During my visit to the Keys a few weekends ago, I went on two PWC tours. On each tour, our guides stressed not only the fragile state of the marine life several times, but also gave us extensive navigational directions and rules. I was impressed by their fervency in protecting the ecosystem and their desire to  teach us about the marine life.

Two Guided Tours:

Barefoot Billy‘s at the REACH Resort, on Key West

On our 26-mile Barefoot Billy’s tour, we circumnavigated the entire island of Key West. Our guide brought us through the channel and we saw every shore of the island. We also caught great waves out in the Atlantic and slowed the pace down to admire the Mangrove trees. Our guide was especially well versed in history, so we learned a lot about old sunken battle ships, and the role of the navy in building and paroling the channel.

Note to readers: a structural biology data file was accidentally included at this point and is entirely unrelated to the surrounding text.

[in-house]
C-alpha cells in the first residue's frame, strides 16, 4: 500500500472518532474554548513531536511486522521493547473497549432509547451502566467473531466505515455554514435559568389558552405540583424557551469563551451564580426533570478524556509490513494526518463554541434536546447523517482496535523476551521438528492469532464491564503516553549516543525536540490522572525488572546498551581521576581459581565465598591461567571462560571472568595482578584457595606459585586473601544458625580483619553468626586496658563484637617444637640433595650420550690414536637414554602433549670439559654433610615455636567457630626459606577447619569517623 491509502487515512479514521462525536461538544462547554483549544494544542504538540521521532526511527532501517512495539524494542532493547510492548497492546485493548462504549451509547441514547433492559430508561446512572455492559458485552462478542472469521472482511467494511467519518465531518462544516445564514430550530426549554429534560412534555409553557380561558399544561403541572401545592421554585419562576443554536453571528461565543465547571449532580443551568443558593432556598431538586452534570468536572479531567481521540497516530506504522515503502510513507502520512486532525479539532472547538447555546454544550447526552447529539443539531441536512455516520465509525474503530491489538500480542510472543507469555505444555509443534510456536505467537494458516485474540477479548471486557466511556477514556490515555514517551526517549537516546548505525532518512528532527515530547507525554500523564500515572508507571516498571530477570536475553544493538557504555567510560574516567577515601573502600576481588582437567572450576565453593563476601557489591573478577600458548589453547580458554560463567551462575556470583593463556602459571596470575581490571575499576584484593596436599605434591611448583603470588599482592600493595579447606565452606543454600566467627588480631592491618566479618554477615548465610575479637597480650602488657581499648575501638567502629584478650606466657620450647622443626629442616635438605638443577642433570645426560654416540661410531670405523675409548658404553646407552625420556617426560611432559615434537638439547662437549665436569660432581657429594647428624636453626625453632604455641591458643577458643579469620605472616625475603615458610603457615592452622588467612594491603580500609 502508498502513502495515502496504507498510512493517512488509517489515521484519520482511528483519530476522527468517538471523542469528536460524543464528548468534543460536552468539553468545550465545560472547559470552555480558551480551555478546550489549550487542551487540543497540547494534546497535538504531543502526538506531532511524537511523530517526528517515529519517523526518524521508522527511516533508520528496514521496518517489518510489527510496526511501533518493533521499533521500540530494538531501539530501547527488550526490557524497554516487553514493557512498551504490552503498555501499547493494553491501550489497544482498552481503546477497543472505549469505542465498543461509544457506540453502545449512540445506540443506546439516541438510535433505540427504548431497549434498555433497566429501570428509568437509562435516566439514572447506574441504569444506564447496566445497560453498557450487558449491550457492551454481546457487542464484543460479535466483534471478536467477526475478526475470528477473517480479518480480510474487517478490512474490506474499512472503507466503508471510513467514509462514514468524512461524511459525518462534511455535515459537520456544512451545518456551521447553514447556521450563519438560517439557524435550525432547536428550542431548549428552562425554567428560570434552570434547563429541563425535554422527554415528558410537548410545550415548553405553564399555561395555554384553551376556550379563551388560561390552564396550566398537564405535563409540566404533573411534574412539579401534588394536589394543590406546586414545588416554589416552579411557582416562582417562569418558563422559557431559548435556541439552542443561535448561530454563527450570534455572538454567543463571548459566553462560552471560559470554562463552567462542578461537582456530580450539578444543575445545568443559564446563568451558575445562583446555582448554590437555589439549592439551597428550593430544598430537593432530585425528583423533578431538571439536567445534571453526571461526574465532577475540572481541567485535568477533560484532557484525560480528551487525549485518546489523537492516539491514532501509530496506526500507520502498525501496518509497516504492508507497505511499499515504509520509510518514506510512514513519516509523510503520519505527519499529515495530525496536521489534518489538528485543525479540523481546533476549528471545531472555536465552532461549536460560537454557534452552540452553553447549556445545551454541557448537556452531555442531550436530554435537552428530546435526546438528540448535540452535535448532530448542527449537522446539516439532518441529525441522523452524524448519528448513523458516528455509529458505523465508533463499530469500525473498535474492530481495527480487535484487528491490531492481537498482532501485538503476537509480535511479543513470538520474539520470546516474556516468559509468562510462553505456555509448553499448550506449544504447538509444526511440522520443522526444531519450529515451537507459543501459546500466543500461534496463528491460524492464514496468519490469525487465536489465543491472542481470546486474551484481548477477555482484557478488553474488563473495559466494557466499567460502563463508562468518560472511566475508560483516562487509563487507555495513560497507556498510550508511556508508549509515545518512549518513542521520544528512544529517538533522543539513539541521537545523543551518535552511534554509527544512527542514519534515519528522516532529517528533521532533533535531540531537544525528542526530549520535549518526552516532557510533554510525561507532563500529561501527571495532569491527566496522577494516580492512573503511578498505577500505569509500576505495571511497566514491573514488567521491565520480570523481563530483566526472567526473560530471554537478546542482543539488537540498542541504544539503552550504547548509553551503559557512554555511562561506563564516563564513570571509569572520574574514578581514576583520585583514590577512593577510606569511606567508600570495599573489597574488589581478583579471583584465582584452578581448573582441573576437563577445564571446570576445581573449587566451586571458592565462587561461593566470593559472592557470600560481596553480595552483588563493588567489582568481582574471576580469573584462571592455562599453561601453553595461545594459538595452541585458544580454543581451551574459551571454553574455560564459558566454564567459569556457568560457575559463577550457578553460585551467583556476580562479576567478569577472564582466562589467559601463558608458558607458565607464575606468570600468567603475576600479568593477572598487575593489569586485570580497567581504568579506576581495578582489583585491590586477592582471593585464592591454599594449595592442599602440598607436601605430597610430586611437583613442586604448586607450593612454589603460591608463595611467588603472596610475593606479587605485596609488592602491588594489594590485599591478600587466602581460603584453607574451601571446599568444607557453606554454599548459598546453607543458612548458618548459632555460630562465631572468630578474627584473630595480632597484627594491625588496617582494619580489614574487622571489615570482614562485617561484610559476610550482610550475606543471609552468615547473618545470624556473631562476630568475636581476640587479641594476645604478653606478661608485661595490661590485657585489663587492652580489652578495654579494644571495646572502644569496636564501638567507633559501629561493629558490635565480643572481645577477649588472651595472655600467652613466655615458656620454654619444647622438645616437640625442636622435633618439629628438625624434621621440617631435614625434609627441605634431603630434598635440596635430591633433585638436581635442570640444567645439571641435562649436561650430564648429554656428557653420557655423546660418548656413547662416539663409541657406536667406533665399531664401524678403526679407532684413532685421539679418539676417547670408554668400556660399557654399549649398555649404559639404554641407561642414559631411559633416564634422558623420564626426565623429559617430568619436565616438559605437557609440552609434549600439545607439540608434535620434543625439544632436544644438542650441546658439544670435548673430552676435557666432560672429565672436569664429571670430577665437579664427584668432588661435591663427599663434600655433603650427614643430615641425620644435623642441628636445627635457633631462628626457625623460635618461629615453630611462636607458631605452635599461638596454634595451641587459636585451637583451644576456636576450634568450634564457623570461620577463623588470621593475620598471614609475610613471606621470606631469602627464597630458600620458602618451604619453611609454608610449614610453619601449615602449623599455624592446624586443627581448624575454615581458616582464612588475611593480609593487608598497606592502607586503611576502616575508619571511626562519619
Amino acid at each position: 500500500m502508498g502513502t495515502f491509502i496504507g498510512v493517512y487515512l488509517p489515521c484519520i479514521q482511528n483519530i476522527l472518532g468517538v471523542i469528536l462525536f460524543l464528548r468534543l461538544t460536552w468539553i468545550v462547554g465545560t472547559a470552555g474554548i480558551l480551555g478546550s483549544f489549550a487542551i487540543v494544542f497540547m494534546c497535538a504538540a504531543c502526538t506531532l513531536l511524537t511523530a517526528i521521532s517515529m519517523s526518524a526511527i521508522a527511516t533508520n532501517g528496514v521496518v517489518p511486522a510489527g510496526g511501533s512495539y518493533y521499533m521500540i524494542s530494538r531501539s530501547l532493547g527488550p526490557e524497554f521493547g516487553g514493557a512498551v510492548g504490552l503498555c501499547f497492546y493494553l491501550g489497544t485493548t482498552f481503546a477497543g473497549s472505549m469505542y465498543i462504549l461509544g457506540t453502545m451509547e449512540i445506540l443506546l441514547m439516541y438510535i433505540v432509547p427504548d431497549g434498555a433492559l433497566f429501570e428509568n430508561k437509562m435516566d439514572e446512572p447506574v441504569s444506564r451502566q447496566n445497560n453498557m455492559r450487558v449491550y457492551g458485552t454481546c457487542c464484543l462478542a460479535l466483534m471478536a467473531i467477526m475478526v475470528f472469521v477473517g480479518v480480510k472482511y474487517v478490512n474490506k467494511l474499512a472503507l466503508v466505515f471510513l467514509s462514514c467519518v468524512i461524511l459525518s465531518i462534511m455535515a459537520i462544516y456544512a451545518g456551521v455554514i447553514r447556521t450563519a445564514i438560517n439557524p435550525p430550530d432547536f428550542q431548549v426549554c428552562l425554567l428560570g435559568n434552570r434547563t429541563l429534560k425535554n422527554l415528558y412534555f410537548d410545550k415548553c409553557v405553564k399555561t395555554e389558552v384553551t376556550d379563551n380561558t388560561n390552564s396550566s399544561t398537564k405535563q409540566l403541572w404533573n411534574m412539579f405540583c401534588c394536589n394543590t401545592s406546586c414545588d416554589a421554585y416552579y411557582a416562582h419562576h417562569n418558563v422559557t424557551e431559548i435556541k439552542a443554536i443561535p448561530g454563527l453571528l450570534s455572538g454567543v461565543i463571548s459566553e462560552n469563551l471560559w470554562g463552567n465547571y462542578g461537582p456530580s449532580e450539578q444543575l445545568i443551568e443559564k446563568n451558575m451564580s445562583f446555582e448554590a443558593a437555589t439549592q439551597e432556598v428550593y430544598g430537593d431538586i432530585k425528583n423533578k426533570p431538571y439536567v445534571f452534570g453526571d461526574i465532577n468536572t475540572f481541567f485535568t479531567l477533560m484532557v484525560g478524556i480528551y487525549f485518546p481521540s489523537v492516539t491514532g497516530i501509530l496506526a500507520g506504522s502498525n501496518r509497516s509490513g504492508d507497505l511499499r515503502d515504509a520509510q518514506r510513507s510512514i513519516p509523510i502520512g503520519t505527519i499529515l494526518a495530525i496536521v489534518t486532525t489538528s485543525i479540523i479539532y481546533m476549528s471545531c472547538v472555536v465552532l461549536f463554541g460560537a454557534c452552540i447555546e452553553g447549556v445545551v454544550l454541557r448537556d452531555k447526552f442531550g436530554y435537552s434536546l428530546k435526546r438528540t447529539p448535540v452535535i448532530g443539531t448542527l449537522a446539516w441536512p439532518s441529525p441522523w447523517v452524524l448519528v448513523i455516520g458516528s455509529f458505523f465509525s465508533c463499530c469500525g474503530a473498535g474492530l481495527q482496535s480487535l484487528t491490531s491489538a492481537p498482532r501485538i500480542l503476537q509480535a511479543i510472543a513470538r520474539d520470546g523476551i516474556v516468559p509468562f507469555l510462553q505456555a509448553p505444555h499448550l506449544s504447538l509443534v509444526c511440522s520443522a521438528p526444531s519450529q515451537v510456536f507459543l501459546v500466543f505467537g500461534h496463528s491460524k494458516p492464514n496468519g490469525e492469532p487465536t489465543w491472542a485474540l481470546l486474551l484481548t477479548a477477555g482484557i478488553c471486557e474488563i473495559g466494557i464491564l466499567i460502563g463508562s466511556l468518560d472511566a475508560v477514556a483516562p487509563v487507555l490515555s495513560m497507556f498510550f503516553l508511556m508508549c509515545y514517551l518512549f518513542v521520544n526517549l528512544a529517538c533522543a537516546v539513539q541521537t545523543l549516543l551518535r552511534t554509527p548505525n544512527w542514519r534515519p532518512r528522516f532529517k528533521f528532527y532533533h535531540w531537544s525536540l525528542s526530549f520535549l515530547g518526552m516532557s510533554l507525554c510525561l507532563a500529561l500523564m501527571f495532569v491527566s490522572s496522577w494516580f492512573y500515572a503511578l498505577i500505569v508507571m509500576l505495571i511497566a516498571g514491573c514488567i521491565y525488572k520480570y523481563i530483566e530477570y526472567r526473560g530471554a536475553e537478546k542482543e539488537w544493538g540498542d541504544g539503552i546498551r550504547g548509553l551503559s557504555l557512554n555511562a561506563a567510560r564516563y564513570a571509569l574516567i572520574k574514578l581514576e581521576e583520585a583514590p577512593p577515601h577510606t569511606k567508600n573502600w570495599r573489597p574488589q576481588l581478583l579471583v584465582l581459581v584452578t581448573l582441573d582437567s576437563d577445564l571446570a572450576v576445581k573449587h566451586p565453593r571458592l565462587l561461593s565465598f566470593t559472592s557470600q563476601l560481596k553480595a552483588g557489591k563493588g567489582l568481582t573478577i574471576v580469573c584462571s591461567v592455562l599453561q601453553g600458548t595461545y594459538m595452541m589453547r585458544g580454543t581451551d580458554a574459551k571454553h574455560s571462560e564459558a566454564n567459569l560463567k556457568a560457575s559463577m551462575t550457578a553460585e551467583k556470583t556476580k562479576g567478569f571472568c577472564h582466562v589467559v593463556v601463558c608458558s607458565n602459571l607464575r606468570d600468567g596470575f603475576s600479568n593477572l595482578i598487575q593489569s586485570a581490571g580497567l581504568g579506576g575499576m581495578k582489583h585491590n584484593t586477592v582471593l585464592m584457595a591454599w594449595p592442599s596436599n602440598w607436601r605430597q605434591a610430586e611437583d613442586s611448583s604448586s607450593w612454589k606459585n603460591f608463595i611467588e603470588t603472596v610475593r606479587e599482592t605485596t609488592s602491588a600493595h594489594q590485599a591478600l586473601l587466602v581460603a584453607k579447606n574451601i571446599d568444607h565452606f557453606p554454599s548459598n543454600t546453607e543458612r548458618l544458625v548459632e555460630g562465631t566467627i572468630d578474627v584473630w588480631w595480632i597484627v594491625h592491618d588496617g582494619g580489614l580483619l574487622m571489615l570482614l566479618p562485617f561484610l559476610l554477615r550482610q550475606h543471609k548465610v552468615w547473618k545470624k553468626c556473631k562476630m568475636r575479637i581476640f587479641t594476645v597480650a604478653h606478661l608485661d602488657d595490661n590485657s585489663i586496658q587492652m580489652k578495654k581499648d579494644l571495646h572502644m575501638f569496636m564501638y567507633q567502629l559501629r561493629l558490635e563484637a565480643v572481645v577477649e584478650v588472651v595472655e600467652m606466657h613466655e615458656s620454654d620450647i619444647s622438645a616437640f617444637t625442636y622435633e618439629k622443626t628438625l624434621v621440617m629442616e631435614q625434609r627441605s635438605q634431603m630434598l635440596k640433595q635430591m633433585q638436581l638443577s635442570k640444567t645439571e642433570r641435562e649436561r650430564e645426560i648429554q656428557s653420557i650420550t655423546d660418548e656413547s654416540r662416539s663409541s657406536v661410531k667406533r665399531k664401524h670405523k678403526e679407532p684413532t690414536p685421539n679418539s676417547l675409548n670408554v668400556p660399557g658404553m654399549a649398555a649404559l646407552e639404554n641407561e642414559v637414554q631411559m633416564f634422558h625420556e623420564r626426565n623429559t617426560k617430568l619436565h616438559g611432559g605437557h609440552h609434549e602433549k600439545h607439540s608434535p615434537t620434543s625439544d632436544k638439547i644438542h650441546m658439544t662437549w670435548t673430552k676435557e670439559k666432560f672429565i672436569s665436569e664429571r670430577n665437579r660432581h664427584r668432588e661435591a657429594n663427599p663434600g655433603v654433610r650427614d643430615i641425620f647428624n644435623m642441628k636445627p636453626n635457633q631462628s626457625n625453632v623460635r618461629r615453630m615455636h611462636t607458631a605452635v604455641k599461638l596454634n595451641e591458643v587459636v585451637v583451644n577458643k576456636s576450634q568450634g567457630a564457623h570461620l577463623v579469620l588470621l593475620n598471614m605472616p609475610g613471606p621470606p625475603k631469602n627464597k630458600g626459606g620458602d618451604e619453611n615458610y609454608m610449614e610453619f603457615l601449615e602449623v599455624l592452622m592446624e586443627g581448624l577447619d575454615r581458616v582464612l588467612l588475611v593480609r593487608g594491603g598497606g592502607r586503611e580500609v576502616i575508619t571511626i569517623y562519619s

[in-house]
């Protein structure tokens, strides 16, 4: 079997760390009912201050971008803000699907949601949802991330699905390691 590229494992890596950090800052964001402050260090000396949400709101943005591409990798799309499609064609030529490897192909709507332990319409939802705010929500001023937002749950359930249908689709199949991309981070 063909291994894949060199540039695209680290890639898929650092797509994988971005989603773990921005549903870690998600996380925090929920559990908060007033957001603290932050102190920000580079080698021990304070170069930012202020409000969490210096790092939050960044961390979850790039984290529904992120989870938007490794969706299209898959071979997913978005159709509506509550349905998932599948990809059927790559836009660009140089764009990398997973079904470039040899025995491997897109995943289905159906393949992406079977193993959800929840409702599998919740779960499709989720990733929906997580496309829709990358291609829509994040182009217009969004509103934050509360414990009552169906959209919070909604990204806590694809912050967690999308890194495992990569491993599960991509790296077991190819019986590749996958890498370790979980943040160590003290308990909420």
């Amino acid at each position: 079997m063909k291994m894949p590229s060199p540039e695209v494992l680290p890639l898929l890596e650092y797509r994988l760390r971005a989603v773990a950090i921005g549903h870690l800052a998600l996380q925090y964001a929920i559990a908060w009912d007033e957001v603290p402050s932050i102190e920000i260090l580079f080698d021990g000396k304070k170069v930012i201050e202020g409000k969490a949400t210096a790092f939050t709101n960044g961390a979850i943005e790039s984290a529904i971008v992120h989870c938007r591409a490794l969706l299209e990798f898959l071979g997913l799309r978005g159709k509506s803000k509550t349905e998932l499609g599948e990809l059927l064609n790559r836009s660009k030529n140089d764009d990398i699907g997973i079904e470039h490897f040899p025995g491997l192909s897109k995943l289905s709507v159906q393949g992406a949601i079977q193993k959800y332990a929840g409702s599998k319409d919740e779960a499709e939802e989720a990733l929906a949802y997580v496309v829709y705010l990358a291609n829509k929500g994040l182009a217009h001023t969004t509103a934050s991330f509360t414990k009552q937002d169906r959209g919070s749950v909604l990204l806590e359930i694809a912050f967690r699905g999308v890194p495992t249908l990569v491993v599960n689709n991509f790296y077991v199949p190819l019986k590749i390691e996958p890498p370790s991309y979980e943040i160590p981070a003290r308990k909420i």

To book a Barefoot Billy’s marine-safe Key West PWC tour, call 305.849.0815 or click here.

Extreme Sports Florida Keys on Islamorada

Extreme Sports Florida Keys focuses on kite-boarding and kite-surfing, but they also provide local PWC tours around Islamorada, about 25 miles. Our guide here knew much more about the ecosystem itself–he pointed out scarring from boat motors in the seagrass, took us near the mangroves, found sharks for us to see, and brought us out deep enough where we could snorkel and look at the coral without getting the the way of fish or touching the habitat.

To book an Extreme Sports Florida Keys tour call 305.664.4055

Stabilizers to Florida Keys Marine Environment